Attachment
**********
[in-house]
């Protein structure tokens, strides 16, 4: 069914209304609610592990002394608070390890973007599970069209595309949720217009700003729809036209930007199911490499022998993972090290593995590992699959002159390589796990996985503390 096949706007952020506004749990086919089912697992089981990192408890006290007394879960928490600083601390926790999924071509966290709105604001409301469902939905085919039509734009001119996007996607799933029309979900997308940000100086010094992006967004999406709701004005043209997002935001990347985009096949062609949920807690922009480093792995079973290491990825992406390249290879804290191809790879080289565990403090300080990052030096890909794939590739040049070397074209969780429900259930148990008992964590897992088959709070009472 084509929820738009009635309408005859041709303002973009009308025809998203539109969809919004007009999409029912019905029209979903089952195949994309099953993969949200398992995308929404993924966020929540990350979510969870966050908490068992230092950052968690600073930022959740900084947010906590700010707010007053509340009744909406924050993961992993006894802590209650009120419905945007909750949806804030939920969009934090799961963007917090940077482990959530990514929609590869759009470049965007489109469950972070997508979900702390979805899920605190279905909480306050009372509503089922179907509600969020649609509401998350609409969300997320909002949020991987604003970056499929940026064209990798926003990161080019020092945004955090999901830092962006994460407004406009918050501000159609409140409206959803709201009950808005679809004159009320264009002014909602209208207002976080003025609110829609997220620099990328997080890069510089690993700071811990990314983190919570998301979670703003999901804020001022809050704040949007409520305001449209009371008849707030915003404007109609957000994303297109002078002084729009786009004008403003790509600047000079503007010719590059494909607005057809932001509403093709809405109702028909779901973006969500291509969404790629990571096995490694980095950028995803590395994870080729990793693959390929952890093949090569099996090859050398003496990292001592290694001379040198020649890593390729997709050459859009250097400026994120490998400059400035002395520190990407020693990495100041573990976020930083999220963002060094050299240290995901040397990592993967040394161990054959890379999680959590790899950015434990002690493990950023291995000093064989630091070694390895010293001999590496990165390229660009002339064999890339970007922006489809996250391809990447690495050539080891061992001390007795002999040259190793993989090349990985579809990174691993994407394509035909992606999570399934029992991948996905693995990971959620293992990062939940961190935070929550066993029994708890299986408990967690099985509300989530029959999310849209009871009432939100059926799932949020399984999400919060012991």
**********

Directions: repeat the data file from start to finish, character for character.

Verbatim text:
[in-house]
């Protein structure tokens, strides 16, 4: 069914209304609610592990002394608070390890973007599970069209595309949720217009700003729809036209930007199911490499022998993972090290593995590992699959002159390589796990996985503390 096949706007952020506004749990086919089912697992089981990192408890006290007394879960928490600083601390926790999924071509966290709105604001409301469902939905085919039509734009001119996007996607799933029309979900997308940000100086010094992006967004999406709701004005043209997002935001990347985009096949062609949920807690922009480093792995079973290491990825992406390249290879804290191809790879080289565990403090300080990052030096890909794939590739040049070397074209969780429900259930148990008992964590897992088959709070009472 084509929820738009009635309408005859041709303002973009009308025809998203539109969809919004007009999409029912019905029209979903089952195949994309099953993969949200398992995308929404993924966020929540990350979510969870966050908490068992230092950052968690600073930022959740900084947010906590700010707010007053509340009744909406924050993961992993006894802590209650009120419905945007909750949806804030939920969009934090799961963007917090940077482990959530990514929609590869759009470049965007489109469950972070997508979900702390979805899920605190279905909480306050009372509503089922179907509600969020649609509401998350609409969300997320909002949020991987604003970056499929940026064209990798926003990161080019020092945004955090999901830092962006994460407004406009918050501000159609409140409206959803709201009950808005679809004159009320264009002014909602209208207002976080003025609110829609997220620099990328997080890069510089690993700071811990990314983190919570998301979670703003999901804020001022809050704040949007409520305001449209009371008849707030915003404007109609957000994303297109002078002084729009786009004008403003790509600047000079503007010719590059494909607005057809932001509403093709809405109702028909779901973006969500291509969404790629990571096995490694980095950028995803590395994870080729990793693959390929952890093949090569099996090859050398003496990292001592290694001379040198020649890593390729997709050459859009250097400026994120490998400059400035002395520190990407020693990495100041573990976020930083999220963002060094050299240290995901040397990592993967040394161990054959890379999680959590790899950015434990002690493990950023291995000093064989630091070694390895010293001999590496990165390229660009002339064999890339970007922006489809996250391809990447690495050539080891061992001390007795002999040259190793993989090349990985579809990174691993994407394509035909992606999570399934029992991948996905693995990971959620293992990062939940961190935070929550066993029994708890299986408990967690099985509300989530029959999310849209009871009432939100059926799932949020399984999400919060012991």